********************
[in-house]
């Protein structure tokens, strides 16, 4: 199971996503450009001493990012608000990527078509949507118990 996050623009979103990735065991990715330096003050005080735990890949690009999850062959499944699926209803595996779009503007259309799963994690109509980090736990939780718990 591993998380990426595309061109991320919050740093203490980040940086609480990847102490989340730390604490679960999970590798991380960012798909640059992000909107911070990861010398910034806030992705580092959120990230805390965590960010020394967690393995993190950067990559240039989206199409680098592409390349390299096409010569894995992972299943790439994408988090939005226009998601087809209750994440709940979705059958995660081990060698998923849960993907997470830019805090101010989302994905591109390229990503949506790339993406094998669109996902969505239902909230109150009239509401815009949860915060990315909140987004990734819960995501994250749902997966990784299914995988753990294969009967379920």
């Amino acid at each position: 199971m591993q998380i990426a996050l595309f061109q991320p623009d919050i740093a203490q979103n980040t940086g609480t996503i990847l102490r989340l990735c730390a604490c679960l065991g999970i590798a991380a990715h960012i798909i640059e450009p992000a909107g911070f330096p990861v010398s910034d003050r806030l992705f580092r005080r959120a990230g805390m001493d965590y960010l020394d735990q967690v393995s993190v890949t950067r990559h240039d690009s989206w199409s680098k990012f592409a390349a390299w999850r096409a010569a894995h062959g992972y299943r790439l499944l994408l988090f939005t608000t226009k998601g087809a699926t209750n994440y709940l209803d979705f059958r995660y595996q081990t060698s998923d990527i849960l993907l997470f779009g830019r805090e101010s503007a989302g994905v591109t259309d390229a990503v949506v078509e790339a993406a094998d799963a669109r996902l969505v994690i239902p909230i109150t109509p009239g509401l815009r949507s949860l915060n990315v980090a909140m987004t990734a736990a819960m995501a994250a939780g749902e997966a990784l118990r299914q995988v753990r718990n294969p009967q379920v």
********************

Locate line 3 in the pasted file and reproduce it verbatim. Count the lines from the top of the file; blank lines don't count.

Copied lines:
């Amino acid at each position: 199971m591993q998380i990426a996050l595309f061109q991320p623009d919050i740093a203490q979103n980040t940086g609480t996503i990847l102490r989340l990735c730390a604490c679960l065991g999970i590798a991380a990715h960012i798909i640059e450009p992000a909107g911070f330096p990861v010398s910034d003050r806030l992705f580092r005080r959120a990230g805390m001493d965590y960010l020394d735990q967690v393995s993190v890949t950067r990559h240039d690009s989206w199409s680098k990012f592409a390349a390299w999850r096409a010569a894995h062959g992972y299943r790439l499944l994408l988090f939005t608000t226009k998601g087809a699926t209750n994440y709940l209803d979705f059958r995660y595996q081990t060698s998923d990527i849960l993907l997470f779009g830019r805090e101010s503007a989302g994905v591109t259309d390229a990503v949506v078509e790339a993406a094998d799963a669109r996902l969505v994690i239902p909230i109150t109509p009239g509401l815009r949507s949860l915060n990315v980090a909140m987004t990734a736990a819960m995501a994250a939780g749902e997966a990784l118990r299914q995988v753990r718990n294969p009967q379920v």